Optimal Duration of Practice for Tennis Players

6 Aug

High Quality Practice is Difficult

Authentic high quality practice can only be sustained for limited periods of time. Why? Because it’s hard. Not always physically, but mentally. The formula outlined in Geoff Colvin’s book “Talent is Overrated” tells us that “perfect” practice involves performing highly specific activities at the upper limit of your abilities, and paying close attention to errors. These activities require intense concentration, and we can only stay in the optimum zone for learning as long as this mental intensity is maintained.

So let’s talk hours and minutes

Anders Ericsson, in his landmark paper The role of deliberate practice in the acquisition of expert performance, reviewed several studies that showed no benefit from durations exceeding 4hours per day, and reduced benefits after 2 hours, due to a decreased ability to maintain sharp concentration. Among his own study subjects he found practice sessions among elite performers averaged 1 to 1.5 hours, with experts completing more of these short sessions per week rather than practicing for longer periods. This included professionals who have all day and night available to train if they wanted to.

This difficulty of maintaining sharp concentration plays a role in the 10 year timeframe that is usually attached to the 10,000 hour rule. Theoretically at 6 hours per day you could churn out 10,000 hours of practice in 5 years, BUT the research shows that the number of high quality practice hours would likely be much lower, for the reasons stated above. This gives some insight into why players can typically only reach the top of world tennis after a decade or more of playing.

Chalk this up as another advantage to early starters, since later starters cannot simply blitz out insane amounts of hours over a few years to catch up. Attempts to train for durations beyond the optimal levels (over 4hrs/day and less if younger) may yield rapid short term results, but without the necessary recovery schedule (rest breaks and sleep etc) players are prone to burnout (mental and physical fatigue, loss of motivation, injury). Quitting tennis altogether due to motivational burnout has been shown to be a common occurrence after increasing training to high levels as competitions become more competitive.

The Good News

The good news for readers of this blog (and The Blueprint Tennis Manifesto) is your knowledge of what makes quality practice. Many kids are training for hours per day, but quality is an area where there is still scope for big advantages to be gained. One hour of the highest quality practice can be better than 3 hours of just hitting balls! Indeed Daniel Coyle in his study of talent hotbeds found that in most cases the hours practiced were not extreme. Instead a premium was placed on quality, perfecting techniques, and intensity.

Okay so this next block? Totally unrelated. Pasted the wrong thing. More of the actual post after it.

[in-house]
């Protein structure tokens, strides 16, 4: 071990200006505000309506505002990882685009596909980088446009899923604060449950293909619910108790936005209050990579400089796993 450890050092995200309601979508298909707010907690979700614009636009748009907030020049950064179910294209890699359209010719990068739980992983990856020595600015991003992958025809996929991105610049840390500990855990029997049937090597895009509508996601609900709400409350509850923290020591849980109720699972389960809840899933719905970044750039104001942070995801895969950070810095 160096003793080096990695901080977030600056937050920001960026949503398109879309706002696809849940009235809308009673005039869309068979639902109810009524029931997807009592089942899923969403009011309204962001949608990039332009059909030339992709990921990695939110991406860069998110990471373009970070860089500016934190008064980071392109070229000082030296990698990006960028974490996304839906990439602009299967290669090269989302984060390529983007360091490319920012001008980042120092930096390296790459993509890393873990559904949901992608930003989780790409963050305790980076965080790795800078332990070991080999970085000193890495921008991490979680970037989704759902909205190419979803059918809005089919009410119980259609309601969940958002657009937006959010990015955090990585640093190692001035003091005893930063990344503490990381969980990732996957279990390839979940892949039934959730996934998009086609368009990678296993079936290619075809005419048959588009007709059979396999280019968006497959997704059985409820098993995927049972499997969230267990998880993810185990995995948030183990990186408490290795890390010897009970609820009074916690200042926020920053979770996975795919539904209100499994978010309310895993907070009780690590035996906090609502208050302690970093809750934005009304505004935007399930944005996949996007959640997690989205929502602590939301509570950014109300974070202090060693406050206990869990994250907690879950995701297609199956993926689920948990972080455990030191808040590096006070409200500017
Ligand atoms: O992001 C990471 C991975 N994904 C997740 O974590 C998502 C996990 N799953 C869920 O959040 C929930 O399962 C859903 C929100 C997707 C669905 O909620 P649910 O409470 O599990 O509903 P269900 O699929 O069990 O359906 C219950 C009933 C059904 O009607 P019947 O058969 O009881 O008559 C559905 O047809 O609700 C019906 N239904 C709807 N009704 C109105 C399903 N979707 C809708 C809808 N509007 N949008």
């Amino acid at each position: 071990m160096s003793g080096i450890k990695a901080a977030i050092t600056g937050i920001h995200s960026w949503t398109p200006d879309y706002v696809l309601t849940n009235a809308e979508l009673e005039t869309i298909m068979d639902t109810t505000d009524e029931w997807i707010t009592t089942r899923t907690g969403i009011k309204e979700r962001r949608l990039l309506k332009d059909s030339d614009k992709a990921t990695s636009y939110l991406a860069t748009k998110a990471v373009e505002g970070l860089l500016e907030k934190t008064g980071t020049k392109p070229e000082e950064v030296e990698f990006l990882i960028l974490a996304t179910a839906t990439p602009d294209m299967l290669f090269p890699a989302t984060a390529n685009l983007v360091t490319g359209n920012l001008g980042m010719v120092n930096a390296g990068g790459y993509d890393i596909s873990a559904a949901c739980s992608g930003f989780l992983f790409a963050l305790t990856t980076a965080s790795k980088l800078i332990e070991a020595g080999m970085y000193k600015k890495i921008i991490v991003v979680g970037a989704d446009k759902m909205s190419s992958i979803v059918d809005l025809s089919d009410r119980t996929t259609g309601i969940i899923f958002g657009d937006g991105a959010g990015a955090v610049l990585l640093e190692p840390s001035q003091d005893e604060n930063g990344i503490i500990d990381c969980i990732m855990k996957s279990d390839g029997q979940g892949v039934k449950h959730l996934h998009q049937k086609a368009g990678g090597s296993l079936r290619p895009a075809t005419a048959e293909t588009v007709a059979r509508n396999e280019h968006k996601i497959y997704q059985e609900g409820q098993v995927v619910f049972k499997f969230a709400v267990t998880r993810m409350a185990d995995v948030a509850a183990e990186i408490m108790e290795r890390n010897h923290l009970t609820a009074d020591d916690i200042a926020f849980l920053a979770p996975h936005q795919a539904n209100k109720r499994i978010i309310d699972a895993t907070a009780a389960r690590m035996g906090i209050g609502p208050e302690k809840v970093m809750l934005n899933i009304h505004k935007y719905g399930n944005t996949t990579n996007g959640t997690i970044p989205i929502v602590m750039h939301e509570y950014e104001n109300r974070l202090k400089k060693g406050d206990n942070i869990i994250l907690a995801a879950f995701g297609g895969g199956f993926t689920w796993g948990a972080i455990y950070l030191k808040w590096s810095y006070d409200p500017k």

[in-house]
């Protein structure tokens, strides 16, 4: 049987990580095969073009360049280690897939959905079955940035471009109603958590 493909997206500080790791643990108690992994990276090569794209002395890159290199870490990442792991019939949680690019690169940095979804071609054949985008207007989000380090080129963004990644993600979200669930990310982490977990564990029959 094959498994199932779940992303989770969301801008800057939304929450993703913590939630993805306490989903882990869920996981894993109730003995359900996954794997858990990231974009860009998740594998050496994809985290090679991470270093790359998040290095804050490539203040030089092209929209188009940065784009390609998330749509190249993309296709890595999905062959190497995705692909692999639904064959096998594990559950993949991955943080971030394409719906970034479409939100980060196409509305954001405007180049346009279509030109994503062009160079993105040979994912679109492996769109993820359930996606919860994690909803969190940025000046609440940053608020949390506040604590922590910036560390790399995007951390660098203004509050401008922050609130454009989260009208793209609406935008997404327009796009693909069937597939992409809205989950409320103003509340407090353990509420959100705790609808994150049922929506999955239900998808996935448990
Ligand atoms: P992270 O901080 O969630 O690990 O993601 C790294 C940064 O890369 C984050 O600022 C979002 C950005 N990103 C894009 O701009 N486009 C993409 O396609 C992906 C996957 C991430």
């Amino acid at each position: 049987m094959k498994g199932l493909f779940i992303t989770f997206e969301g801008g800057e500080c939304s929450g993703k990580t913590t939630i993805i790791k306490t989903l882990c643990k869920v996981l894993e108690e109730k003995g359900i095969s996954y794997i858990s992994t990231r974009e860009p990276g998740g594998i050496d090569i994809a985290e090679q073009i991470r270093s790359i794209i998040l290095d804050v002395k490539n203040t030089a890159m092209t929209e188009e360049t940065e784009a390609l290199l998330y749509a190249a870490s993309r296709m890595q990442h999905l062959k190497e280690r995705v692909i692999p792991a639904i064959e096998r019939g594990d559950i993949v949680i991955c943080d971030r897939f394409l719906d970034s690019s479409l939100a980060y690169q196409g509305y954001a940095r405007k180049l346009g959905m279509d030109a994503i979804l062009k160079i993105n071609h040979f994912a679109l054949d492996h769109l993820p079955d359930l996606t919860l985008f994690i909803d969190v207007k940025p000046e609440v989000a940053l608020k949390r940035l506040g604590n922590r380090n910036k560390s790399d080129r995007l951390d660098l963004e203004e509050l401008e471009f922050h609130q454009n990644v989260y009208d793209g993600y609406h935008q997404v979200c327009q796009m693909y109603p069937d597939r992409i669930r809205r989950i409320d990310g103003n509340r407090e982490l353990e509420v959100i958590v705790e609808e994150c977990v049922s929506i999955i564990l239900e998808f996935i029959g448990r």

• No benefits from practicing more that 4 hours per day (not because more practice isn’t better, but because quality of practice falls dramatically over long peiods due to mental and physical fatigue).
  • Practice sessions among elite performers averaged 1 to 1.5 hours (optimal lesson duration is shorter for young children because they typically maintain concentration for even shorter periods)
  • Experts complete more of these short sessions per week rather than practicing for longer periods (because concentration levels are higher during shorter sessions). The same applies to children. Four 30 minute sessions per week is far better than one 2 hour session because the total time spent “sharply focussed” will be greater.


I think the lessons here are: 1) Practice is more than just hitting balls; and 2) While more practice is better than less (that hasn’t changed) you should be committed to highly focussed, high intensity practice sessions. Sessions that extend you to your limits. Sometimes physically, but always mentally. If you do, you will be getting more bang for your practice buck…or maximum improvement from the time you spend on-court. And figuring out how to maximise the return from your investment of time and money is one of the key skills needed for the race to the top.

What are your thoughts? Please leave your comments below.

2 Responses to “Optimal Duration of Practice for Tennis Players”

  1. C'mon March 15, 2014 at 10:05 pm #


  2. Jay April 18, 2014 at 3:07 pm #

    Very helpful piece!
    Thank you.
    How about training for 2 hours with 1 hour of rest in between? Would this be good for an adult learner who has more awareness of mind/body?

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